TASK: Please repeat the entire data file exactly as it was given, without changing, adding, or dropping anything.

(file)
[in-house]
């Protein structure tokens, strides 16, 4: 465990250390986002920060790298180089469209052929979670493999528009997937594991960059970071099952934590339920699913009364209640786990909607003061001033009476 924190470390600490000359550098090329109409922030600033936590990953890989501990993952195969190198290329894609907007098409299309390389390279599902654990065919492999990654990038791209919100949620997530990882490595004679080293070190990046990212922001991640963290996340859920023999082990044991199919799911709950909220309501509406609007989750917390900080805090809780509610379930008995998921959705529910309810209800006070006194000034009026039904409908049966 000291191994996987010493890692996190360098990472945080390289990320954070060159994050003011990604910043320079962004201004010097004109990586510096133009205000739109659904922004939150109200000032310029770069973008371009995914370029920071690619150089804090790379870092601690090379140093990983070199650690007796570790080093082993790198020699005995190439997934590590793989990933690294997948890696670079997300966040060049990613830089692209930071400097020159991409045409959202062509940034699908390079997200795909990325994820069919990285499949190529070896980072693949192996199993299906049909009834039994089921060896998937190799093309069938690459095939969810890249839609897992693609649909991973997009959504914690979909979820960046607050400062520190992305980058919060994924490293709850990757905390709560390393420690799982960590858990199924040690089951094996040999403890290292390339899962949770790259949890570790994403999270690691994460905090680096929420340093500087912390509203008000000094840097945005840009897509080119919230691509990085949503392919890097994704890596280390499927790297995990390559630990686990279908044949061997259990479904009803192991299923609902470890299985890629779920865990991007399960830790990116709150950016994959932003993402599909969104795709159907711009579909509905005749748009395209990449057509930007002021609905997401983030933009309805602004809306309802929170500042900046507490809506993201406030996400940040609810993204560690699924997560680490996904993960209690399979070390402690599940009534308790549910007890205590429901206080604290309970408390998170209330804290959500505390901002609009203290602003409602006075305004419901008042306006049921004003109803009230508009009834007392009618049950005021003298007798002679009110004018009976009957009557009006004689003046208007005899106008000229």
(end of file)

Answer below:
[in-house]
């Protein structure tokens, strides 16, 4: 465990250390986002920060790298180089469209052929979670493999528009997937594991960059970071099952934590339920699913009364209640786990909607003061001033009476 924190470390600490000359550098090329109409922030600033936590990953890989501990993952195969190198290329894609907007098409299309390389390279599902654990065919492999990654990038791209919100949620997530990882490595004679080293070190990046990212922001991640963290996340859920023999082990044991199919799911709950909220309501509406609007989750917390900080805090809780509610379930008995998921959705529910309810209800006070006194000034009026039904409908049966 000291191994996987010493890692996190360098990472945080390289990320954070060159994050003011990604910043320079962004201004010097004109990586510096133009205000739109659904922004939150109200000032310029770069973008371009995914370029920071690619150089804090790379870092601690090379140093990983070199650690007796570790080093082993790198020699005995190439997934590590793989990933690294997948890696670079997300966040060049990613830089692209930071400097020159991409045409959202062509940034699908390079997200795909990325994820069919990285499949190529070896980072693949192996199993299906049909009834039994089921060896998937190799093309069938690459095939969810890249839609897992693609649909991973997009959504914690979909979820960046607050400062520190992305980058919060994924490293709850990757905390709560390393420690799982960590858990199924040690089951094996040999403890290292390339899962949770790259949890570790994403999270690691994460905090680096929420340093500087912390509203008000000094840097945005840009897509080119919230691509990085949503392919890097994704890596280390499927790297995990390559630990686990279908044949061997259990479904009803192991299923609902470890299985890629779920865990991007399960830790990116709150950016994959932003993402599909969104795709159907711009579909509905005749748009395209990449057509930007002021609905997401983030933009309805602004809306309802929170500042900046507490809506993201406030996400940040609810993204560690699924997560680490996904993960209690399979070390402690599940009534308790549910007890205590429901206080604290309970408390998170209330804290959500505390901002609009203290602003409602006075305004419901008042306006049921004003109803009230508009009834007392009618049950005021003298007798002679009110004018009976009957009557009006004689003046208007005899106008000229």